Come on down Mr H. Pietry to the most terrifying, shocking, and generally incredible film experience of your life!

One day to go and the Herald can barely control itself:

Thursday evening's Star and Friday morning's Herald indirectly hail the grand opening:

Friday night's Star, however, takes the biscuit:

It's now Psycho time and DO NOT KILL YOUR FRIENDS' (enjoyment by telling them the ending). Note the specification in the ad. of exactly when the main feature will start, i.e., after roughly 40-50 minutes of shorts (including travelogues features such as 'Ports of Paradise' and short documentaries from Rank films' Look at Life series. Water shortages in England before Psycho - who woulda thunk it?!)

As in North America, Psycho played in NZ with no previews so both the Herald and the Star reviewed Psycho on Saturday June 10. Both reviewers act very wise about Hitch's marketing savvy. Neither mentions Herrmann.

After Psycho is released the ads become a parade of Alfred Hitchcock Presents drollerie sometimes with two Hitchcock representations to drive the point home:

Even William Castle would be proud of "Pay no attention to the rumour that this film may send you completely berserk!' or "If you can't keep a secret keep away from people after seeing Psycho". Most tho' not all (e.g., not the rumor of speechless wives) of this schtick was drawn from an acclaimed media/marketing package of teaser ads prepared by Paramount:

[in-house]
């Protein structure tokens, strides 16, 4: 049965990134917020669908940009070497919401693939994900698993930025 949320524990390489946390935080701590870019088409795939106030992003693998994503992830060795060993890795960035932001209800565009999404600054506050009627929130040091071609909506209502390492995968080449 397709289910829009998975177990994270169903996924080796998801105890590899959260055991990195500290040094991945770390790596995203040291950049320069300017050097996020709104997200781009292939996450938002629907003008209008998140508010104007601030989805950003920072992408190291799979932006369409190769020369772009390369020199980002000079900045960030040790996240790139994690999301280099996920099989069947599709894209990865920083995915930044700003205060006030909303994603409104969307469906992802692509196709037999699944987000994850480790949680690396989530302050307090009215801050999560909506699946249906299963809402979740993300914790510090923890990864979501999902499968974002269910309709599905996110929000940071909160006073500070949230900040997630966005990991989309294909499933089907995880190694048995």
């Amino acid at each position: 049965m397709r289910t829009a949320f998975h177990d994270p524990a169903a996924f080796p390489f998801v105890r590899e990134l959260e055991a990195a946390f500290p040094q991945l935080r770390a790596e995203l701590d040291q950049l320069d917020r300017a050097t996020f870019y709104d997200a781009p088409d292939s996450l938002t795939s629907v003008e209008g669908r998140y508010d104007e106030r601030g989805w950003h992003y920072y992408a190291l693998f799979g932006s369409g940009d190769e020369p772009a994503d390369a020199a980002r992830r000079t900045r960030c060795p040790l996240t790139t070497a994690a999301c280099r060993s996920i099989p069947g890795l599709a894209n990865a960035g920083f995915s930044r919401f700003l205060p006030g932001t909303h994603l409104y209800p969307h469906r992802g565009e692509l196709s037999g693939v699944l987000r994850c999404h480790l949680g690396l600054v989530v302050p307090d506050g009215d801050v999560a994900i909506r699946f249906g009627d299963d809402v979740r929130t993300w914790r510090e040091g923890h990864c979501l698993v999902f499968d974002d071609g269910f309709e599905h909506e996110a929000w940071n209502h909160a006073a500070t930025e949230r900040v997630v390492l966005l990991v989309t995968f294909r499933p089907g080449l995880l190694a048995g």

A couple of post-release ads are worthy of special note.

I thought that use of supposed infra-red footage of audience reactions in advertizing began with '70s mega-thillers such as The Exorcist and Jaws, but here it is as part of Psycho's ad. frenzy. Was Psycho then the first with this?
And, finally, a reference to shows packing out:

Psycho was a well-deserved, monster hit world-wide, the showbizerry of which left an imprint on a whole generation.

Friday, December 14, 2012

Getting in touch with your inner Scorpio

Via Google Earth:

And via youtube:

One of the best opening scenes of all time with one of the best scores.

Wednesday, December 05, 2012

Cinefantastique's review of The Empire Strikes Back

The Empire Strikes Back was not as fondly welcomed at the time as is often recalled these days. A lot of people initially held the inconsistency of both 'the twist' and Emperor with the original Star Wars against the film - were quite grumpy about it - and had to gradually talk themselves into going with the flow. Of course, everyone loved Yoda and the Imperial Walker attack on the Rebels and the Cloud City's design from the get-go, so there were plenty of good starting points from which affection for Empire could and did grow.
The leading sci-fi film magazine of the time, Cinefantastique roasted the film in its review. Here's that notorious review from the Hitchcock's The Birds issue both in original images (click on images to make big, then save the images so that you can zoom in on them as required):

and as text:


"A lifeless copy of STAR WARS propelled chiefly on the momentum of that earlier film."